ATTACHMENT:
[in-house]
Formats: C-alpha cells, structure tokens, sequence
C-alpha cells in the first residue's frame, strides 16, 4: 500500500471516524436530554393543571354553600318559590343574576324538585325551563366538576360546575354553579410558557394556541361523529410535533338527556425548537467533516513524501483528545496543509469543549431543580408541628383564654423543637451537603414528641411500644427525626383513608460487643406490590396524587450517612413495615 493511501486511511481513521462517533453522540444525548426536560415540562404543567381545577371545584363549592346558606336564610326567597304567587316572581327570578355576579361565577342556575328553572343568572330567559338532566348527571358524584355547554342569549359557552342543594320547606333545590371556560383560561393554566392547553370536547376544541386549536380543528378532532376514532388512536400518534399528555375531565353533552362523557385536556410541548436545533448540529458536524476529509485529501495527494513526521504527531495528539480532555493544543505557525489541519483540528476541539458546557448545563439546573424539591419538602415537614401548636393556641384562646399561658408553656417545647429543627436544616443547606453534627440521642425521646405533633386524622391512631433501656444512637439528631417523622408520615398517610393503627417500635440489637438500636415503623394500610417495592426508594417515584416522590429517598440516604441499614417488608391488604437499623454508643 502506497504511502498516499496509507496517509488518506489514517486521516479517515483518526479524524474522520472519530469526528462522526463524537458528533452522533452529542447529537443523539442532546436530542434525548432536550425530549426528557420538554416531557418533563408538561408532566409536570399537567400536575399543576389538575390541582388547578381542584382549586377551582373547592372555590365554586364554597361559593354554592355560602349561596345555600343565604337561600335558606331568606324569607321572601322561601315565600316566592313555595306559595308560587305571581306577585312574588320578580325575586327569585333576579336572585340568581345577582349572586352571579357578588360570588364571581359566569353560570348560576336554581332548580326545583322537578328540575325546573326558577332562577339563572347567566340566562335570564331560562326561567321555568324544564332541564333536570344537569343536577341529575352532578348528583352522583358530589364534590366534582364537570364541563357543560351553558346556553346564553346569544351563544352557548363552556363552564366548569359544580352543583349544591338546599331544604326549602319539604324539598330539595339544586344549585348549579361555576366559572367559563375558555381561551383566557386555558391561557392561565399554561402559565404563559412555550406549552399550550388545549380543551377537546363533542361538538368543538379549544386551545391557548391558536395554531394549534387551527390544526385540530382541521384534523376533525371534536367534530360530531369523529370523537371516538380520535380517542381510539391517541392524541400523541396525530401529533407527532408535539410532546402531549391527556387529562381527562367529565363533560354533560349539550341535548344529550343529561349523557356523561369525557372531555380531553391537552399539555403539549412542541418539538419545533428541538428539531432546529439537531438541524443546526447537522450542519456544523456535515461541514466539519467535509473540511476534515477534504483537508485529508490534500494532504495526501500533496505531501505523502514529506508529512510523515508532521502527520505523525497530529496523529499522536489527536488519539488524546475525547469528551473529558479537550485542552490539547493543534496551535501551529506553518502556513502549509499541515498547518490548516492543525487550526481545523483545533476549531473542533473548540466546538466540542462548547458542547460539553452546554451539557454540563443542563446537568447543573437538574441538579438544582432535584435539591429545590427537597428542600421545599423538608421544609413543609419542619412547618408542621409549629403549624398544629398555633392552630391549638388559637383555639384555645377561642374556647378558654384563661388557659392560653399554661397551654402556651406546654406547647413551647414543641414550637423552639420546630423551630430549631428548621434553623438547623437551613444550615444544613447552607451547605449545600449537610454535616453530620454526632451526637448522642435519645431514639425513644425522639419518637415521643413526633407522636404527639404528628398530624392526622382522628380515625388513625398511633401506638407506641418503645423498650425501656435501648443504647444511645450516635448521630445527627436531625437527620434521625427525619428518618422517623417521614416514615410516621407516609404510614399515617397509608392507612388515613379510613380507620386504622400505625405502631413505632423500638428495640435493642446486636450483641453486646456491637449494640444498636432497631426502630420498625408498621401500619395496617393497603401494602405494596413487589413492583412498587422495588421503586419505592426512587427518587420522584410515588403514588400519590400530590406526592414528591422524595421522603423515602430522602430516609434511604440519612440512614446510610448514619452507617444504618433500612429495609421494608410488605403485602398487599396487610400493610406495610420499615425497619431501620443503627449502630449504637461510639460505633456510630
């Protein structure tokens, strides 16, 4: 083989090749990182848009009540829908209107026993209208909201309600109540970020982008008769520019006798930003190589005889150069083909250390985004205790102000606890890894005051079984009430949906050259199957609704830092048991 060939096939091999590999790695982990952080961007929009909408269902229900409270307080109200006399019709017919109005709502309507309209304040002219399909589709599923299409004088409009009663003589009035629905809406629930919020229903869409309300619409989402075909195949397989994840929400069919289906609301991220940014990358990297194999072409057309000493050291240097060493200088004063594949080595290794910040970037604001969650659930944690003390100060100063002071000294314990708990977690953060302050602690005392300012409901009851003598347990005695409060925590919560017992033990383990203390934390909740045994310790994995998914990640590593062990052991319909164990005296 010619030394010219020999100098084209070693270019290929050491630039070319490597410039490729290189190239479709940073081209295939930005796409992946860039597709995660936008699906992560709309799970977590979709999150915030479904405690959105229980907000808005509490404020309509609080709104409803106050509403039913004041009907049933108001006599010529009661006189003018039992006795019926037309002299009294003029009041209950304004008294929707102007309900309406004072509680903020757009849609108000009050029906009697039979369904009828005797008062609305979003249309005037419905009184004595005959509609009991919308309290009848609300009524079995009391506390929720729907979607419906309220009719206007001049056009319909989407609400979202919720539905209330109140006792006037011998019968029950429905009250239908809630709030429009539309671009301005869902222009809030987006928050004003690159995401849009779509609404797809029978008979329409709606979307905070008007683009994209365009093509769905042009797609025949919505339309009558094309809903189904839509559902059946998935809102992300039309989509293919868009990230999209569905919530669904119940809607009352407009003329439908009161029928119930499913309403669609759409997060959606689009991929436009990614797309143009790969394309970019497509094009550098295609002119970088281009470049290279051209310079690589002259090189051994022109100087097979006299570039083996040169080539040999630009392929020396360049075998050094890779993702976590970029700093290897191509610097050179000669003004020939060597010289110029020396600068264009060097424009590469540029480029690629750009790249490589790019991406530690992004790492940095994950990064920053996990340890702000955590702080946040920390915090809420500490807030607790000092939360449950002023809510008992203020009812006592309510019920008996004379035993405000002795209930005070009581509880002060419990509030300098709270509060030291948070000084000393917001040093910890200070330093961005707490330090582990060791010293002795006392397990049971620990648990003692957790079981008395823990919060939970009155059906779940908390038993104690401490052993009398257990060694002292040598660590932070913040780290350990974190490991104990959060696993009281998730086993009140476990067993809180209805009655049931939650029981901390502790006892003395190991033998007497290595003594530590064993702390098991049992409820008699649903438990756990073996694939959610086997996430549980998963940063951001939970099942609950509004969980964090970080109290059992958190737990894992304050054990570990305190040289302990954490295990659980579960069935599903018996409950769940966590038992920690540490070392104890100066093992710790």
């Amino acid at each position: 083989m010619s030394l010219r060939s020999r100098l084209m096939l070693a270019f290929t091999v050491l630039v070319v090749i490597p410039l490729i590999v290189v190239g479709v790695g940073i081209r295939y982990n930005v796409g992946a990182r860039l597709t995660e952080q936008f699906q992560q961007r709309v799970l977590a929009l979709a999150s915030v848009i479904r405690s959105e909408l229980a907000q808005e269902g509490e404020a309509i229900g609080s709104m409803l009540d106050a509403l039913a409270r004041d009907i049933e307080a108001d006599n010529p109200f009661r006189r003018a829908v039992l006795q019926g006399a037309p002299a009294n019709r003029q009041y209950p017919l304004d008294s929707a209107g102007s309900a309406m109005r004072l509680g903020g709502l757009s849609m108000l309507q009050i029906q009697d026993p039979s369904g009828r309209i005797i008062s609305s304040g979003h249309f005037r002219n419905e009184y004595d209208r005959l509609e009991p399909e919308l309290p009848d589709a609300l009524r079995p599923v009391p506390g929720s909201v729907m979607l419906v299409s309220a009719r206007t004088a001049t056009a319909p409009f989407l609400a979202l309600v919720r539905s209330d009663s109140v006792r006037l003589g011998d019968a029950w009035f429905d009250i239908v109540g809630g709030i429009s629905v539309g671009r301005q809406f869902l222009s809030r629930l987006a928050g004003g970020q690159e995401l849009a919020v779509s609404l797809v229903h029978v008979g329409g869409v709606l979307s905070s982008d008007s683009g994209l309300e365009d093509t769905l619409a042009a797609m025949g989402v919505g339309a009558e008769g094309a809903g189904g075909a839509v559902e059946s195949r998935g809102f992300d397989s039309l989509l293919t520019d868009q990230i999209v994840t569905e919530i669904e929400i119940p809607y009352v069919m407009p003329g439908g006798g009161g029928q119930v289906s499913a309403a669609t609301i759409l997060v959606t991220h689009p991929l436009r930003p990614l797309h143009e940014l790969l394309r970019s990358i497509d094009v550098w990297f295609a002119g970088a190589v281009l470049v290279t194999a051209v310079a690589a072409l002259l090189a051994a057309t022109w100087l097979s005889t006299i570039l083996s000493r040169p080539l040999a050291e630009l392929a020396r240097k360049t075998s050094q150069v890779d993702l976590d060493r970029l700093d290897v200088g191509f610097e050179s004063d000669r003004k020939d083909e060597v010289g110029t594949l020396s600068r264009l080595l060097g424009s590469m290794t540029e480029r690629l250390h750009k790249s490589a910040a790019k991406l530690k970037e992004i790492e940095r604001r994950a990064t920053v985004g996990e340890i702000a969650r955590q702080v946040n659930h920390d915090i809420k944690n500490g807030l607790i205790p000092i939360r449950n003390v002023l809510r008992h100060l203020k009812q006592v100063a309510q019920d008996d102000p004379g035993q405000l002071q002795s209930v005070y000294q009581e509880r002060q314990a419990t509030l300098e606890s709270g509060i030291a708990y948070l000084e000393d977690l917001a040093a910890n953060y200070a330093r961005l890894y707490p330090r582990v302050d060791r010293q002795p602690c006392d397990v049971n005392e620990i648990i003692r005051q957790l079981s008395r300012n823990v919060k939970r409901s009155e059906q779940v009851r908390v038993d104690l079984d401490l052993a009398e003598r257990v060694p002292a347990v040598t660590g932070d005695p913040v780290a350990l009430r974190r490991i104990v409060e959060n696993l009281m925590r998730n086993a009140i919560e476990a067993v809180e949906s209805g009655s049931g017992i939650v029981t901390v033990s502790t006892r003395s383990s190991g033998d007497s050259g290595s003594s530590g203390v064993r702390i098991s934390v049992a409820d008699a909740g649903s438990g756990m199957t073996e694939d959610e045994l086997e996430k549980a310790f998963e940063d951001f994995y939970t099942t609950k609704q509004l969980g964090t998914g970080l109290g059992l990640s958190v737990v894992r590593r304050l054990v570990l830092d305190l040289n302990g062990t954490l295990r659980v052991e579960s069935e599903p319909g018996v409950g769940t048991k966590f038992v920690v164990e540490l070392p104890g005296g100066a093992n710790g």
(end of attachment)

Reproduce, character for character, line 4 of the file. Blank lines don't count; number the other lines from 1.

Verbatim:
């Protein structure tokens, strides 16, 4: 083989090749990182848009009540829908209107026993209208909201309600109540970020982008008769520019006798930003190589005889150069083909250390985004205790102000606890890894005051079984009430949906050259199957609704830092048991 060939096939091999590999790695982990952080961007929009909408269902229900409270307080109200006399019709017919109005709502309507309209304040002219399909589709599923299409004088409009009663003589009035629905809406629930919020229903869409309300619409989402075909195949397989994840929400069919289906609301991220940014990358990297194999072409057309000493050291240097060493200088004063594949080595290794910040970037604001969650659930944690003390100060100063002071000294314990708990977690953060302050602690005392300012409901009851003598347990005695409060925590919560017992033990383990203390934390909740045994310790994995998914990640590593062990052991319909164990005296 010619030394010219020999100098084209070693270019290929050491630039070319490597410039490729290189190239479709940073081209295939930005796409992946860039597709995660936008699906992560709309799970977590979709999150915030479904405690959105229980907000808005509490404020309509609080709104409803106050509403039913004041009907049933108001006599010529009661006189003018039992006795019926037309002299009294003029009041209950304004008294929707102007309900309406004072509680903020757009849609108000009050029906009697039979369904009828005797008062609305979003249309005037419905009184004595005959509609009991919308309290009848609300009524079995009391506390929720729907979607419906309220009719206007001049056009319909989407609400979202919720539905209330109140006792006037011998019968029950429905009250239908809630709030429009539309671009301005869902222009809030987006928050004003690159995401849009779509609404797809029978008979329409709606979307905070008007683009994209365009093509769905042009797609025949919505339309009558094309809903189904839509559902059946998935809102992300039309989509293919868009990230999209569905919530669904119940809607009352407009003329439908009161029928119930499913309403669609759409997060959606689009991929436009990614797309143009790969394309970019497509094009550098295609002119970088281009470049290279051209310079690589002259090189051994022109100087097979006299570039083996040169080539040999630009392929020396360049075998050094890779993702976590970029700093290897191509610097050179000669003004020939060597010289110029020396600068264009060097424009590469540029480029690629750009790249490589790019991406530690992004790492940095994950990064920053996990340890702000955590702080946040920390915090809420500490807030607790000092939360449950002023809510008992203020009812006592309510019920008996004379035993405000002795209930005070009581509880002060419990509030300098709270509060030291948070000084000393917001040093910890200070330093961005707490330090582990060791010293002795006392397990049971620990648990003692957790079981008395823990919060939970009155059906779940908390038993104690401490052993009398257990060694002292040598660590932070913040780290350990974190490991104990959060696993009281998730086993009140476990067993809180209805009655049931939650029981901390502790006892003395190991033998007497290595003594530590064993702390098991049992409820008699649903438990756990073996694939959610086997996430549980998963940063951001939970099942609950509004969980964090970080109290059992958190737990894992304050054990570990305190040289302990954490295990659980579960069935599903018996409950769940966590038992920690540490070392104890100066093992710790």